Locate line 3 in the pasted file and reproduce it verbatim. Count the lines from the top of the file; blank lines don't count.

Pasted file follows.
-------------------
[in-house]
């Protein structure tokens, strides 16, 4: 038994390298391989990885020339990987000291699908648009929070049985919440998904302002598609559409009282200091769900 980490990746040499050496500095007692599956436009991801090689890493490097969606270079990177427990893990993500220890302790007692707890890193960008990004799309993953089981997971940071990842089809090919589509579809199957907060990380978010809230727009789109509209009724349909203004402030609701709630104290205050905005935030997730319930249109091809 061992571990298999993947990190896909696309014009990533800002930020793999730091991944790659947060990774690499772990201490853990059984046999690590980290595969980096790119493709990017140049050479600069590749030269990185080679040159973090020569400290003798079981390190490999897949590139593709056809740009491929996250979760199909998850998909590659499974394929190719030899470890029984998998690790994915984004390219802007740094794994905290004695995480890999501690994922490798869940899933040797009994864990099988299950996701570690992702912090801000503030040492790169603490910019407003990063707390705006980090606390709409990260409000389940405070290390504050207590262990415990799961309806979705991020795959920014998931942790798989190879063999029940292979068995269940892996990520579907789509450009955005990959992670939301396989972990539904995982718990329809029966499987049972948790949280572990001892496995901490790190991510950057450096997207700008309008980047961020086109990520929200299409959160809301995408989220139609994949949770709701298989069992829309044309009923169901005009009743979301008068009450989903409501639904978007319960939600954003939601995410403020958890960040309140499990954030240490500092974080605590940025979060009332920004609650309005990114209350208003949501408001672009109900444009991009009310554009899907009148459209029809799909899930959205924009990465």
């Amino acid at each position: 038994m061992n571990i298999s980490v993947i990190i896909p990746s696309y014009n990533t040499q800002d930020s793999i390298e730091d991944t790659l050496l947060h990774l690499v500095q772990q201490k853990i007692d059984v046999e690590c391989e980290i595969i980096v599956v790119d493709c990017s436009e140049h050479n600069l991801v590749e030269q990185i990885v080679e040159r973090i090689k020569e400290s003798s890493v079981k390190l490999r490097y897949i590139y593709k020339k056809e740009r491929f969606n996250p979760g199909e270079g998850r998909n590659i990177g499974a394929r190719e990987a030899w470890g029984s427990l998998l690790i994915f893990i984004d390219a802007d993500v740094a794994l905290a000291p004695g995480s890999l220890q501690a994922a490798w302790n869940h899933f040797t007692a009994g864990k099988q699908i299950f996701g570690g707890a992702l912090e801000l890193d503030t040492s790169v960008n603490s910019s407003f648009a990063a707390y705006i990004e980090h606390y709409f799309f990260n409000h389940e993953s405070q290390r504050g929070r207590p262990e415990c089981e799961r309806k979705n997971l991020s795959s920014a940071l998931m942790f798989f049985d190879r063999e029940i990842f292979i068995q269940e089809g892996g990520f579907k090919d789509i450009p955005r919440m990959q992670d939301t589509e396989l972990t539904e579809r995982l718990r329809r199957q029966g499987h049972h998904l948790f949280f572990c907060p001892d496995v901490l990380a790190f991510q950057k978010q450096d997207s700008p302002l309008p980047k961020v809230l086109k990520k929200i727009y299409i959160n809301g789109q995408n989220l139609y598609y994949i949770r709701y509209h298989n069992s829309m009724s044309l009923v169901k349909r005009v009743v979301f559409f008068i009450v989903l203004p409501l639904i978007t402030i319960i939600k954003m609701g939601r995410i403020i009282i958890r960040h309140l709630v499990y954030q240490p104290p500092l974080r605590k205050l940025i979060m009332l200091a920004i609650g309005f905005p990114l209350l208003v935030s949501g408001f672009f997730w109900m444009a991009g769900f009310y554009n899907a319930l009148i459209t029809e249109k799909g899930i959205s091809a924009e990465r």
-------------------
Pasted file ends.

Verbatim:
């Amino acid at each position: 038994m061992n571990i298999s980490v993947i990190i896909p990746s696309y014009n990533t040499q800002d930020s793999i390298e730091d991944t790659l050496l947060h990774l690499v500095q772990q201490k853990i007692d059984v046999e690590c391989e980290i595969i980096v599956v790119d493709c990017s436009e140049h050479n600069l991801v590749e030269q990185i990885v080679e040159r973090i090689k020569e400290s003798s890493v079981k390190l490999r490097y897949i590139y593709k020339k056809e740009r491929f969606n996250p979760g199909e270079g998850r998909n590659i990177g499974a394929r190719e990987a030899w470890g029984s427990l998998l690790i994915f893990i984004d390219a802007d993500v740094a794994l905290a000291p004695g995480s890999l220890q501690a994922a490798w302790n869940h899933f040797t007692a009994g864990k099988q699908i299950f996701g570690g707890a992702l912090e801000l890193d503030t040492s790169v960008n603490s910019s407003f648009a990063a707390y705006i990004e980090h606390y709409f799309f990260n409000h389940e993953s405070q290390r504050g929070r207590p262990e415990c089981e799961r309806k979705n997971l991020s795959s920014a940071l998931m942790f798989f049985d190879r063999e029940i990842f292979i068995q269940e089809g892996g990520f579907k090919d789509i450009p955005r919440m990959q992670d939301t589509e396989l972990t539904e579809r995982l718990r329809r199957q029966g499987h049972h998904l948790f949280f572990c907060p001892d496995v901490l990380a790190f991510q950057k978010q450096d997207s700008p302002l309008p980047k961020v809230l086109k990520k929200i727009y299409i959160n809301g789109q995408n989220l139609y598609y994949i949770r709701y509209h298989n069992s829309m009724s044309l009923v169901k349909r005009v009743v979301f559409f008068i009450v989903l203004p409501l639904i978007t402030i319960i939600k954003m609701g939601r995410i403020i009282i958890r960040h309140l709630v499990y954030q240490p104290p500092l974080r605590k205050l940025i979060m009332l200091a920004i609650g309005f905005p990114l209350l208003v935030s949501g408001f672009f997730w109900m444009a991009g769900f009310y554009n899907a319930l009148i459209t029809e249109k799909g899930i959205s091809a924009e990465r």